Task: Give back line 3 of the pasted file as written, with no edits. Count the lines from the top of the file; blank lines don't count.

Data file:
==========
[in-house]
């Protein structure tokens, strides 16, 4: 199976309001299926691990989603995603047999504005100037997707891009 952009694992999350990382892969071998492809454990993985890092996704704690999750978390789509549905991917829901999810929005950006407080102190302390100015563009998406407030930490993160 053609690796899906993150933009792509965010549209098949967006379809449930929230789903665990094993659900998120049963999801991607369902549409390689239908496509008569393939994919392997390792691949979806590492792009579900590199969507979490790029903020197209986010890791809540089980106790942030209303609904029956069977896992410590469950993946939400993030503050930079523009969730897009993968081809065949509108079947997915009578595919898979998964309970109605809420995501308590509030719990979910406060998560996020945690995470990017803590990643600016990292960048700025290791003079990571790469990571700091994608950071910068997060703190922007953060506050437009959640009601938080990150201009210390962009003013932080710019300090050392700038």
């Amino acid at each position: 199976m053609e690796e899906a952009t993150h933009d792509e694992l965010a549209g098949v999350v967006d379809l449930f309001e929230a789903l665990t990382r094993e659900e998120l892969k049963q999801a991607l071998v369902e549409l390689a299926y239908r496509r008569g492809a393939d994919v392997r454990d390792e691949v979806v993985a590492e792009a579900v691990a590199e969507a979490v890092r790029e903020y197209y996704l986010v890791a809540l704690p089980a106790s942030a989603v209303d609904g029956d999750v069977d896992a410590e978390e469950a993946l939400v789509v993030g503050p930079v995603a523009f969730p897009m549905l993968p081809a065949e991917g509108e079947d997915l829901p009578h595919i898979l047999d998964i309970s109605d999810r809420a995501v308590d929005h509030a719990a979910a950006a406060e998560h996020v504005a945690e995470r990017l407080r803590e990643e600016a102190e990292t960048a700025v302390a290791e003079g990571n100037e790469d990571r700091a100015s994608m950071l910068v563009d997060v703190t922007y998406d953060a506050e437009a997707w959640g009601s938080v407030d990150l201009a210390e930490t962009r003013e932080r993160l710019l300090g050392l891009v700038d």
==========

């Amino acid at each position: 199976m053609e690796e899906a952009t993150h933009d792509e694992l965010a549209g098949v999350v967006d379809l449930f309001e929230a789903l665990t990382r094993e659900e998120l892969k049963q999801a991607l071998v369902e549409l390689a299926y239908r496509r008569g492809a393939d994919v392997r454990d390792e691949v979806v993985a590492e792009a579900v691990a590199e969507a979490v890092r790029e903020y197209y996704l986010v890791a809540l704690p089980a106790s942030a989603v209303d609904g029956d999750v069977d896992a410590e978390e469950a993946l939400v789509v993030g503050p930079v995603a523009f969730p897009m549905l993968p081809a065949e991917g509108e079947d997915l829901p009578h595919i898979l047999d998964i309970s109605d999810r809420a995501v308590d929005h509030a719990a979910a950006a406060e998560h996020v504005a945690e995470r990017l407080r803590e990643e600016a102190e990292t960048a700025v302390a290791e003079g990571n100037e790469d990571r700091a100015s994608m950071l910068v563009d997060v703190t922007y998406d953060a506050e437009a997707w959640g009601s938080v407030d990150l201009a210390e930490t962009r003013e932080r993160l710019l300090g050392l891009v700038d």